A life free from violence constitutes a human right that over half of the world's female population do not enjoy because of the abuse inﬂicted on them by their intimate partners. Violence against women (VAW) is a social problem that States must address legally to deal with this source of injustice, inequality, and physical and non-physical health problems. The legal framework established by the Convention on the Elimination of All Forms of Discrimination against Women represents a move in this direction, while demands made by the women's movement have stimulated the development of laws and policies in many countries. This editorial aims to describe the international situation as regards VAW legislation, focusing in particular on violence by intimate partners. It also discussed the minimum standards that such laws should incorporate, as deﬁned by experts from the Council of Europe, WHO, the United Nations Division for the Advancement of Women, and the United Nations Ofﬁce on Drugs and Crime.
The continuing prevalence of civil wars merits renewed efforts to understand more about how they might be successfully resolved. Some conflicts, for example that between Israel and the Palestinians, appear intractable despite years of efforts by national and international actors. More understanding of what factors might assist conflict resolution is clearly required, as well as the political will to act on such understanding. Some 50 percent of civil wars have terminated in peace agreements since 1990, more than in the previous two centuries combined, when only one in five resulted in negotiated settlement. However, nearly half of all such agreements break down within five years, and more within a ten-year period, while many of the remainder enter a "no war, no peace" limbo whose evaluation is difficult (Bell 2006). In the literature on this problem, the influence of gender is rarely recognized as a relevant factor. Men predominate both in war and in peace negotiations, but this is ignored in a ‘gender-blind' approach, possibly because they also dominate in scholarship on the issues. This study aims to explore whether gender is significant in the success or failure of efforts to end civil wars.
Greater economic empowerment for women has been achieved through progressive legislation that has prohibited discriminatory practices, guaranteed equal pay, provided for maternity and paternity leave, and put in place protection against sexual harassment in the workplace. Governments have turned their back on the idea that violence against women is a private affair, with laws in every region now outlawing this scourge in its many manifestations. Legislation prohibiting discrimination based on sex with respect to inheritance and citizenship, laws that guarantee equality within the family and policies to ensure that women and girls can access services including health and education have also contributed to significant advances in women's standard of living.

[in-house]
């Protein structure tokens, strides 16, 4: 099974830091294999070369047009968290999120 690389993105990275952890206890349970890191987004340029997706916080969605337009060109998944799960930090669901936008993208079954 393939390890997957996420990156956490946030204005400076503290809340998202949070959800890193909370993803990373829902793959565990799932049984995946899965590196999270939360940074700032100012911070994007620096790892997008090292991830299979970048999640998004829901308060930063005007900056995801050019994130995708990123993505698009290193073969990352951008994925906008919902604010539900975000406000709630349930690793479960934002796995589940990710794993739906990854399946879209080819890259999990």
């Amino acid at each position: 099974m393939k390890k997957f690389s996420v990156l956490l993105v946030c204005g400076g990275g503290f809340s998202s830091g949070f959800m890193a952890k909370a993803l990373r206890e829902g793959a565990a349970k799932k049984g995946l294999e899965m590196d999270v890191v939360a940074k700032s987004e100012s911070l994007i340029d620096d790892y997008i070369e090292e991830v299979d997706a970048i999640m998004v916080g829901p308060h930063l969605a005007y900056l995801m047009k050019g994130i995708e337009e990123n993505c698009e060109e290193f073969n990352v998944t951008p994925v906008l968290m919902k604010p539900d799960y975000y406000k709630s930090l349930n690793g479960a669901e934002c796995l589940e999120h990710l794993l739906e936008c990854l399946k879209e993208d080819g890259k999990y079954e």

world's working women, are in vulnerable employment, trapped in insecure jobs, often outside the purview of labour legislation.
In the developing world, more than one third of women are married before the age of 18, missing out on education and exposed to the risks of early pregnancy.
Despite major progress on legal frameworks at national, regional and international levels, millions of women report experiencing violence in their lifetimes, usually at the hands of an intimate partner. Meanwhile, the systematic targeting of women for brutal sexual violence is a hallmark of modern conflicts. Pervasive discrimination against women creates major hurdles to achieving rights and hinders progress on all of the Millennium Development Goals – the benchmarks that the international community has set to eradicate extreme poverty – from improving maternal health, to achieving universal education and halting the spread of HIV and AIDS.
This volume of Progress of the World's Women starts with a paradox: the past century has seen a transformation in women's legal rights, with countries in every region expanding the scope of women's legal entitlements. Nevertheless, for most of the world's women the laws that exist on paper do not always translate into equality and justice. In many contexts, in rich and poor countries alike, the infrastructure of justice – the police, the courts and the judiciary – is failing women, which manifests itself in poor services and hostile attitudes from the very people whose duty it is to fulfil women's rights. As a result, although equality between women and men is guaranteed in the constitutions of 139 countries and territories, inadequate laws and loopholes in legislative frameworks, poor enforcement and vast implementation gaps make these guarantees hollow promises, having little impact on the day-to-day lives of women.
To read the report, click here.
KATHMANDU, NEPAL (Catholic Online) - Attracted to the Army by promises of equality and justice during the decade of c
Women Without Borders is an international organization that works to research, advocate and lobby globally for women.
Today we conclude our 16 Days of Activism Against Gender Violence blog series.